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Terry Myersby Terry Myers

A hallmark of the well trained horse is smooth transitions from one gait to another. It’s thrilling to watch a reiner make the change from their fast circle to their slow small circle, making the speed change in one or two strides. There’s the dressage horse that moves into their extended trot with a huge change in reach and speed.

The ranch pleasure horse that is so responsive to the rider’s queues as they negotiate all the changes in speed and gaits. Or even the barrel horse when they run up to the barrel and down shift their speed to wrap neatly around the barrel. All of these are transitions; it is a change in gait, gait extension and/or speed. The change can be either an increase or a decrease in speed and gait extension.
So…how do you get the eye-popping transition that will wow the judge? The good transition is part of a good training program. To start, you have to have good forward motion before you can think about asking for a gait transition. Assuming you can use you leg on your horse and he is soft in the bridle, you are ready to start working on your transitions to extend your gaits, starting with the walk.
The walk is a four beat gait. To ask for an extension at the walk, sit deep in your saddle. The reason you have to sit deep is to shift your weight to the horse’s hind quarters so they can elevate their front end. Then, while moving with the horse, alternate leg pressure side to side as you horse moves. When you do this you are moving your leg from your hip (not your knee), laying your calf on your horse (but not squeezing). Don’t kick your horse, but alternating your leg, put you calf on your horse. You should have a very light feel on the reins to push your horse into the bridle, not a locked down dead hold. If your horse breaks into a trot, sit down and bring them back into a walk. What you should feel is a free motion walk with good reach and your horse may need to increase head and neck motion to accomplish this. In my training for the ranch pleasure horse, this image should look like the horse is covering ground with purpose. To transition back to a normal walk, sit in a normal position, quiet your legs and give you horse a slight queue with the reins to come back to you. Their speed should return to a normal walk.
The trot is a two beat gait. There are three different rider body positions for the extended trot; sitting, standing and posting. The western pleasure horse jog/trot extension (or jog with ‘forward motion’), is done by sitting deep in the saddle, which like in the walk, allows the horse to elevate their front end and drive deeper behind. The western pleasure extended jog is not necessarily a faster gait, just a longer stride in the horse’s legs. A hunter or dressage horse is a posting trot with both extension and longer stride, covering more ground. For the posting trot the rider posts on the correct diagonal by remembering the saying “you rise and fall with the foot on the wall.” By the rider rising their post with the outside front foot, it allows the inside hind foot to reach deeper. For ranch pleasure, the rider can sit the extended jog trot, post it or stand while holding the saddle horn. I prefer standing. But when you stand, keep your seat back over the center of your saddle so that you are not dumping your weight to your horse’s front end. This allows your horse to lengthen their stride and move with cadence and purpose.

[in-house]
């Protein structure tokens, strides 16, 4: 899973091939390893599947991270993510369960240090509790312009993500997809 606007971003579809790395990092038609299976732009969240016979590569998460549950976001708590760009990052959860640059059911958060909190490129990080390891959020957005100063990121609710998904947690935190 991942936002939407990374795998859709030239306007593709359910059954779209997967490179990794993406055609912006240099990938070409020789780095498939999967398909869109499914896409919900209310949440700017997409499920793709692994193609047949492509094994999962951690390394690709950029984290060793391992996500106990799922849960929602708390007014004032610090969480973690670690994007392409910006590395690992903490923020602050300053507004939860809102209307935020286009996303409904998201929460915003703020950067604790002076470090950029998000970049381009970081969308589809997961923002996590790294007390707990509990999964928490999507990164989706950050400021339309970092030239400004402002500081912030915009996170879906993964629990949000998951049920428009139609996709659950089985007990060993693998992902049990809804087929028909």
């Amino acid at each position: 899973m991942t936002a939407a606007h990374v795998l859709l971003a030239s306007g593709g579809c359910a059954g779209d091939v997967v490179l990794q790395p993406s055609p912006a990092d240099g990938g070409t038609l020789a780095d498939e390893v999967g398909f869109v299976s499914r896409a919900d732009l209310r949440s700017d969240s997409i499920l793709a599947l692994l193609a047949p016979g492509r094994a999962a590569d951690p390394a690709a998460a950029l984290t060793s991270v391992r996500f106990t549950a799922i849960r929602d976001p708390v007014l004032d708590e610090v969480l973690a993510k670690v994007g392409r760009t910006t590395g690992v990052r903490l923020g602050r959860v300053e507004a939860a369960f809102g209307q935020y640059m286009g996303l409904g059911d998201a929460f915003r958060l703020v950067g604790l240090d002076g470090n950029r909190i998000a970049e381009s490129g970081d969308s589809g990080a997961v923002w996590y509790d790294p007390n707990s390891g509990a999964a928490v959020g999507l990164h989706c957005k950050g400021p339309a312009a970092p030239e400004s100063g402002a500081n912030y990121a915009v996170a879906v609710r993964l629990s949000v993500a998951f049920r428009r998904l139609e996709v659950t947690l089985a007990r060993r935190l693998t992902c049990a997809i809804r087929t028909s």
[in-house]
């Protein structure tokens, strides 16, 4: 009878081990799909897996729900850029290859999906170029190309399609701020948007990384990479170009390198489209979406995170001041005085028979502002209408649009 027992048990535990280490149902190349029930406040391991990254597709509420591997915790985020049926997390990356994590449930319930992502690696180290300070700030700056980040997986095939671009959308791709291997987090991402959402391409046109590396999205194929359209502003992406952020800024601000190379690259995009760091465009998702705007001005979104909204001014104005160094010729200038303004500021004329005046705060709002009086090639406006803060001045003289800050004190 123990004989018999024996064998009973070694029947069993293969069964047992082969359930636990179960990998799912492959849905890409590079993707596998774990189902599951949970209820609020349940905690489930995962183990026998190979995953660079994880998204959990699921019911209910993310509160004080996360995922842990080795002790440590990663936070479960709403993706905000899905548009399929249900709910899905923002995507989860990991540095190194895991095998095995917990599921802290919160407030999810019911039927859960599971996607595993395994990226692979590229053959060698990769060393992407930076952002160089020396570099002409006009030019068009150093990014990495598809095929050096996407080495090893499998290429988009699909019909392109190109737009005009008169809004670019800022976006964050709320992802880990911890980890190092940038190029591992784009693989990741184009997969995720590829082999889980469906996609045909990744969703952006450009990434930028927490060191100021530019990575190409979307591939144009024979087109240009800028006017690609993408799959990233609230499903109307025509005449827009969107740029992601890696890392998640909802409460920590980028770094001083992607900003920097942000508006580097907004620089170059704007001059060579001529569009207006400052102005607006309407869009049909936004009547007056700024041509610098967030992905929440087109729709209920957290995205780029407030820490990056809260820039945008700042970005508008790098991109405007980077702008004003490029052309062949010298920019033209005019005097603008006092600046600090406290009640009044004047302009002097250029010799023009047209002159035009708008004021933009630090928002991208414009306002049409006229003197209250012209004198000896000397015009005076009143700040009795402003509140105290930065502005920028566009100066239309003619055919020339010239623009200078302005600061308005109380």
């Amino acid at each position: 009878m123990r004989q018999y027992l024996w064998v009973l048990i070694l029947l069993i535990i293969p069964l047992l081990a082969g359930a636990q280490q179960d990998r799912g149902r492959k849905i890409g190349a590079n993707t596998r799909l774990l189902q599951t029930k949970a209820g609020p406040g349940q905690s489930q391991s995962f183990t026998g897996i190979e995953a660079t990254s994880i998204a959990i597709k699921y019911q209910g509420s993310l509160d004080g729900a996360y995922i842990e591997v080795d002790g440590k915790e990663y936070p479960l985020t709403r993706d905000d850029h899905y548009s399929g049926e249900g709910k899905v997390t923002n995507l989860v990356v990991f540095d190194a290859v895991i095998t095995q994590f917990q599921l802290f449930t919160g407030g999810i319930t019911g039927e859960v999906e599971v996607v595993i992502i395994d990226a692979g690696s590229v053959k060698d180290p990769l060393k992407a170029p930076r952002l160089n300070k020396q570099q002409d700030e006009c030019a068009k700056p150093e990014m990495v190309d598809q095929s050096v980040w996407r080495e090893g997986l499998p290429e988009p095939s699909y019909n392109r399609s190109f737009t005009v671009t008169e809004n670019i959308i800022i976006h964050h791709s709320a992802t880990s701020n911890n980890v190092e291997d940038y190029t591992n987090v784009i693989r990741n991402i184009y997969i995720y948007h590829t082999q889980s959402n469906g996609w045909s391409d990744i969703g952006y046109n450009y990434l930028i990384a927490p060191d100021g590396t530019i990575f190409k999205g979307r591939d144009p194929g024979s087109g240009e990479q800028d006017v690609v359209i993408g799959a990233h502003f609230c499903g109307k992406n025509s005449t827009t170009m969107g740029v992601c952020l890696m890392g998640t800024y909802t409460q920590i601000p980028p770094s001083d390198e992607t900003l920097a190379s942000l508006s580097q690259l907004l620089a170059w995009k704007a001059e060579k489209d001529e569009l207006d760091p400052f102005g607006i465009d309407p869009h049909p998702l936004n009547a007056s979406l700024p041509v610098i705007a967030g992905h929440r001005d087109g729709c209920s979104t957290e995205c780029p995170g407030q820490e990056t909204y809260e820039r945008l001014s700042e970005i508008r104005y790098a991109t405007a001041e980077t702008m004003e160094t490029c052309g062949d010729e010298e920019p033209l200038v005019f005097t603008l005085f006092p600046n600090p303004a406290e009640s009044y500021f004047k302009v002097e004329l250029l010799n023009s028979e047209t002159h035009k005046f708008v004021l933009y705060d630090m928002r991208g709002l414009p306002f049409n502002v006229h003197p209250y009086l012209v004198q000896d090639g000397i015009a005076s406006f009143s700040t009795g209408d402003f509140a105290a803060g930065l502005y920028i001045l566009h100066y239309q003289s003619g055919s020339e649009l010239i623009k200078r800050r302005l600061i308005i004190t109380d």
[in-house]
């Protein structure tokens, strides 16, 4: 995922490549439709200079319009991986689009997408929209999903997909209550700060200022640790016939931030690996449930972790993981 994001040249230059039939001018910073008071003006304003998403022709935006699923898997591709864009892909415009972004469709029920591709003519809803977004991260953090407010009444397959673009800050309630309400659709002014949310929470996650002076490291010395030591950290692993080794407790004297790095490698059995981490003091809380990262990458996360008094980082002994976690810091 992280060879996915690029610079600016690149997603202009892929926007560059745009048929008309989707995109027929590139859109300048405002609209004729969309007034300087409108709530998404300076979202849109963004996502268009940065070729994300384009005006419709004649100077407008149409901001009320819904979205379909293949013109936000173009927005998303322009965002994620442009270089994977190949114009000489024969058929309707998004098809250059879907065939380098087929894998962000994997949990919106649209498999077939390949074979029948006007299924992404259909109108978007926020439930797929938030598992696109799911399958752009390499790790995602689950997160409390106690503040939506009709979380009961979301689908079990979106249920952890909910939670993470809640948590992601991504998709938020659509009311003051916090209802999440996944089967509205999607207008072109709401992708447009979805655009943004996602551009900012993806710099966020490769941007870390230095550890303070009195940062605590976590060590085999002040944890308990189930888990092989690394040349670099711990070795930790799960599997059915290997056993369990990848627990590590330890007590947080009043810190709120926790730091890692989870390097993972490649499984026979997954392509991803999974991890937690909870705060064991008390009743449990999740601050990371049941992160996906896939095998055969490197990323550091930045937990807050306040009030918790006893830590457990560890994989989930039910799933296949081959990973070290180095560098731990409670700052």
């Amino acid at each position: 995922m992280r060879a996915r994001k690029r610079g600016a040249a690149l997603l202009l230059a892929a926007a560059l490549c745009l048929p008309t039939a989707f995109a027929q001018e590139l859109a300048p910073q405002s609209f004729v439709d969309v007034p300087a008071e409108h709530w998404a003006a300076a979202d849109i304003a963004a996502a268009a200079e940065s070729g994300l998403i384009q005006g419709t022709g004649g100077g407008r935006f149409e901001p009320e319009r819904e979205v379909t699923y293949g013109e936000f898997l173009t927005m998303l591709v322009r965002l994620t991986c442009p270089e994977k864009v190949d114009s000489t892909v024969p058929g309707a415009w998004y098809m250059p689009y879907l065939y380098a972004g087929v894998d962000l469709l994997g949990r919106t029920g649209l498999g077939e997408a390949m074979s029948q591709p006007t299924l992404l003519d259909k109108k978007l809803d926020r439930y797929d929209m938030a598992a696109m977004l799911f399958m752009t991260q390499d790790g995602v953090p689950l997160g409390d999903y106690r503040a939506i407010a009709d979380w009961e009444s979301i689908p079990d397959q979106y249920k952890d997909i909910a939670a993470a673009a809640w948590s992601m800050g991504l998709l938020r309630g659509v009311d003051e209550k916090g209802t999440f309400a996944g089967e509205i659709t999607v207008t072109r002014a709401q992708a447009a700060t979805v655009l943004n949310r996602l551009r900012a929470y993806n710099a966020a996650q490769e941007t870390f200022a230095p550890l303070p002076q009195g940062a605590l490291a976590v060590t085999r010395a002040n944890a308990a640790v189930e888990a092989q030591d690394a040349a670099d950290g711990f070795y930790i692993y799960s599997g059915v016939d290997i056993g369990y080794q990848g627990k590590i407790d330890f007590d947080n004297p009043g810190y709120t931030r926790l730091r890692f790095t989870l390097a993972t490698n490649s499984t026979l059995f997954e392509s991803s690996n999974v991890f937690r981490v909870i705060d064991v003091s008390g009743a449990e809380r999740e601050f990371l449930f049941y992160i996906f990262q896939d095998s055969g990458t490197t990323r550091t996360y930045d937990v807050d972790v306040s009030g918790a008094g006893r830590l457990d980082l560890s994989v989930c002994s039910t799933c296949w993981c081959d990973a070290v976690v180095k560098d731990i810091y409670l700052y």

To transition back from an extended trot to a normal trot/jog, you reverse the movements you did that created your extension. Since I am standing for my ranch pleasure extended jog, I ease back into the saddle, relaxing my core and my legs. Your horse should come back to you. If not, give them a slight queue with the reins.
Teaching your horse to extend the canter/lope is very similar. With it being a three beat gait, you want to think about keeping your legs in rhythm with your horse’s stride. You can either sit deeper in your saddle and drive with your legs, or you can rise into a two point position. I usually prefer to sit deep in my saddle and drive with my legs, but it depends on the horse.
The quicker your horse can either increase stride/speed or comes back to you with a noticeable reduction in speed, the more impressed the judge will be. But remember; cadence, rhythm and consistency is the key. The more you practice increasing and decreasing your speed, the better you and your horse will become.

Terry Myers is a national clinician and champion horse trainer with a depth of knowledge developed from over 45 years in the horse industry. Myers has been a popular clinician at multiple expos in the U.S. and Canada. To learn more about Myers’ Ride-In-Sync Horsemanship methods as well as clinics and training services available, visit Myers at www.tmtrainingcenter.com and on Facebook.

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